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History of asylum and Ofpra
The first international refugee status was created following World War I (1914-18), and Ofpra has been protecting refugees and stateless persons since 1952.
We invite you to follow this journey on our historical timeline!
This chronology focuses on the history of the refugee status in France during the 20th and 21st centuries. It summarises the main texts adopted by France, the international and national institutions created for the protection of refugees, and the nationalities making the most frequent asylum requests, as well as the major events which have played a key role in these applications. It is important to note that there is not always a correlation between the rate of applications and an historic event.
Discover the 1930s
Report to the President of the Republic and decree of 11 January 1930 on the Offices for Refugees and the powers of the High-Commissionaire’s representative at the League of Nations (LN) for refugees: the decree stipulates that the Offices established in France since 1925 (the Office for Russian Refugees and the Offices for Armenian Refugees) may issue authentic documents? thanks to the designation of a French representative of the High Commissioner for Refugees of the LN who would be authorised to authenticate them.
Creation of the Nansen International Office for Refugees which continues the work begun by Fridtjof Nansen who had died earlier that year.
Convention of 28 October 1933 concerning the international status of refugees. It stipulates, for the first time, that refugees cannot be sent back to the country where they fear persecution, as well as setting out the social rights for refugees in the host country.
Creation of the Office for Georgian Refugees which replaces the Georgian legation.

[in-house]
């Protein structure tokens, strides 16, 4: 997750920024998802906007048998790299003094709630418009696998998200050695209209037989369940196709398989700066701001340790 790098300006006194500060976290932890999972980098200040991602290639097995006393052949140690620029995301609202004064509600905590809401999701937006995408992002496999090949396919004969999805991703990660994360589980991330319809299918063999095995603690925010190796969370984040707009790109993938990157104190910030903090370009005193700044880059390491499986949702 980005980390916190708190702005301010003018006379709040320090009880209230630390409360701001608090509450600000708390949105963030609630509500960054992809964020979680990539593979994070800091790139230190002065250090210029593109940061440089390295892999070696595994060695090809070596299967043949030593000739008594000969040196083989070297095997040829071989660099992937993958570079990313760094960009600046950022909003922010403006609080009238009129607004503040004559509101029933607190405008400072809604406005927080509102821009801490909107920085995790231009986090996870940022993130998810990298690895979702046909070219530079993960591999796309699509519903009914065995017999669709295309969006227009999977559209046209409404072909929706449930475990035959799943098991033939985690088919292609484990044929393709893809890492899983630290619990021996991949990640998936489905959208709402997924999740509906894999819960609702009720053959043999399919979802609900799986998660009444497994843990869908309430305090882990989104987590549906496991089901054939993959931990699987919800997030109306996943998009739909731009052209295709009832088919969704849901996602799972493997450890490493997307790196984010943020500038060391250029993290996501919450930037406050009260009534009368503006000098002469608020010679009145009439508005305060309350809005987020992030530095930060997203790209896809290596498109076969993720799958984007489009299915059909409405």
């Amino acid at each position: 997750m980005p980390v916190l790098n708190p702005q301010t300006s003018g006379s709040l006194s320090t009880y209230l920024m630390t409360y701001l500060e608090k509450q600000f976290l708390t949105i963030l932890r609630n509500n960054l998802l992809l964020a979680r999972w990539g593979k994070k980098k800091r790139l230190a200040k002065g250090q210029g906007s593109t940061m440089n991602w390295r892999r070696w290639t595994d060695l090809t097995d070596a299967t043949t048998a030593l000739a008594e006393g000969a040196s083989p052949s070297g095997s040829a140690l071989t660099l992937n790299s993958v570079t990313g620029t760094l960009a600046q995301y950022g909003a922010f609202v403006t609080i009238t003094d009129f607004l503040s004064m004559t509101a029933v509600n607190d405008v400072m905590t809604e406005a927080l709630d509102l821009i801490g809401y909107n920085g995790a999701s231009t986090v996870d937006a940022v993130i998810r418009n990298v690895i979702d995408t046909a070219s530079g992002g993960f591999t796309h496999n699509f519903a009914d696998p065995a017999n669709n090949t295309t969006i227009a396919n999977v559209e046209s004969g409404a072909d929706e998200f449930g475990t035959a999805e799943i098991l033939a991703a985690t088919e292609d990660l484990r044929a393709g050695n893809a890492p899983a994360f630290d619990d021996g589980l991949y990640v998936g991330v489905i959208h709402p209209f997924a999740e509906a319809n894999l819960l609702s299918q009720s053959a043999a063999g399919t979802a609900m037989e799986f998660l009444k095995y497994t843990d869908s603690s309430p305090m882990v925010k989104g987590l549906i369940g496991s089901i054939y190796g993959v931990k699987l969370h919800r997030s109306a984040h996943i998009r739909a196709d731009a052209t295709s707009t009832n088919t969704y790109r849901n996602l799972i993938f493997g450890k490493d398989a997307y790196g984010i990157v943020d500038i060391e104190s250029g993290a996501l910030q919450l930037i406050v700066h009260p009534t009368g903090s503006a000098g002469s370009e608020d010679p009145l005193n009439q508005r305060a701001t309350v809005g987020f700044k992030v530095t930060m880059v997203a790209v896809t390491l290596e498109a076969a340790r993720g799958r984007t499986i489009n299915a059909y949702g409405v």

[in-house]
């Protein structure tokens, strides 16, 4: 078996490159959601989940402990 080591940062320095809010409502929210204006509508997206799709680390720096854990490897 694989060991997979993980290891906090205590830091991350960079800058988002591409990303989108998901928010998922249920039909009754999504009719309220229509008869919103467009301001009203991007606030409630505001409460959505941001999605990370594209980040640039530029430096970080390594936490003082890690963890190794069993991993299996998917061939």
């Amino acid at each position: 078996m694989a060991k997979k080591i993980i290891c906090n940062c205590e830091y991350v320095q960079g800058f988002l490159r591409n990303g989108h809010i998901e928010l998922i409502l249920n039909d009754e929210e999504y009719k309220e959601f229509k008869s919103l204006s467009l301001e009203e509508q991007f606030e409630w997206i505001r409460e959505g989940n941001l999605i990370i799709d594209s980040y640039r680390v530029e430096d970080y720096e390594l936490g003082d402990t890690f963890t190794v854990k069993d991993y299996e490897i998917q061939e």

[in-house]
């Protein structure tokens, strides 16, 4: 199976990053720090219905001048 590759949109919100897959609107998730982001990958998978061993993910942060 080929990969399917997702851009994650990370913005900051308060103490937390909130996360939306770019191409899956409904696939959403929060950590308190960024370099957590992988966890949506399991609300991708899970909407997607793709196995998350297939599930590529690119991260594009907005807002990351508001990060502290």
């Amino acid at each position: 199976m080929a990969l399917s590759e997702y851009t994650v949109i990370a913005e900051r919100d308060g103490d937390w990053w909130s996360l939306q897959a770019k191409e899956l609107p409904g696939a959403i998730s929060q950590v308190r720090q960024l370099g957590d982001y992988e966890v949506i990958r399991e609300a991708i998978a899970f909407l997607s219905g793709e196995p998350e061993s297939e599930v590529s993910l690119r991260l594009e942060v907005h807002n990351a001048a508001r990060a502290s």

Sossipatre Assathiany (1883-1971): head of diplomatic mission, first secretary of the Georgian legation, director of the Office for Georgian refugees and chief of the Georgian section at Ofpra.
Adolf Hitler comes to power. His totalitarian regime begins persecuting the Jews.
The problem of refugees from Germany is entrusted to a High Commission independent of the League of Nations.
On 10 May 1933, during a ceremony cleverly staged in front of the Berlin opera house and in 21 other German towns, tens of thousands of books are publicly thrown onto bonfires by students, teachers, and Nazi party members.
Law of 7 May 1934 approving the arrangement signed at Geneva on 12 May 1926.
The Evian Conference creates the Intergovernmental Committee for Refugees in order to find a solution for the tens of thousands of German and Austrian Jews fleeing their countries for the United States. They could not all get to the United States because of the quotas (the U.S. immigration service could only issue 27,000 visas a year for Germans and Austrians).
Convention of 10 February 1938 for refugees from Germany and Austria.
It is signed by France but not ratified until 1945.
At the end of the Spanish Civil War (1936-1939), 450,000 republican and civil combatants crossed the Pyrenean border: these are the Retirada. Militiamen and able-bodied men, disarmed at the border, are interned in camps by virtue of two decree-laws of 1938, which groups them together with “undesirable” foreigners.
Just as with the Italian antifascists and the German and Austrian Jews, the Spanish exiles find they are not recognised by the Nansen statute. The best they can hope for is to be granted territorial asylum and be authorised to stay in the country.
Spanish Civil War, 1936-1939. In Madrid, there is a constant fear of bombardments.